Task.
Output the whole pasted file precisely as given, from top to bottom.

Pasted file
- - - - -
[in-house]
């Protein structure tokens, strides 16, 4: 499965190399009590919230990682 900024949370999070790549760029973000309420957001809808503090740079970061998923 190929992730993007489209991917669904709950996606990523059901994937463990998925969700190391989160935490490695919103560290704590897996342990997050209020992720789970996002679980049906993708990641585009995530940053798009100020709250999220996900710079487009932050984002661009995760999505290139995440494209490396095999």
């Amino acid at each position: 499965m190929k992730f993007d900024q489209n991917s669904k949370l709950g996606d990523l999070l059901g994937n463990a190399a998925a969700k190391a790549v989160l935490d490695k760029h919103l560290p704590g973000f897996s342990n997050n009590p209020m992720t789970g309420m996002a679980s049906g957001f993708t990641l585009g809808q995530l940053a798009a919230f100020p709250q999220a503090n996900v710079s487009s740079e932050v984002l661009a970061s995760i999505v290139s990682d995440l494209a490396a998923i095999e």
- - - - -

[in-house]
């Protein structure tokens, strides 16, 4: 499965190399009590919230990682 900024949370999070790549760029973000309420957001809808503090740079970061998923 190929992730993007489209991917669904709950996606990523059901994937463990998925969700190391989160935490490695919103560290704590897996342990997050209020992720789970996002679980049906993708990641585009995530940053798009100020709250999220996900710079487009932050984002661009995760999505290139995440494209490396095999």
């Amino acid at each position: 499965m190929k992730f993007d900024q489209n991917s669904k949370l709950g996606d990523l999070l059901g994937n463990a190399a998925a969700k190391a790549v989160l935490d490695k760029h919103l560290p704590g973000f897996s342990n997050n009590p209020m992720t789970g309420m996002a679980s049906g957001f993708t990641l585009g809808q995530l940053a798009a919230f100020p709250q999220a503090n996900v710079s487009s740079e932050v984002l661009a970061s995760i999505v290139s990682d995440l494209a490396a998923i095999e």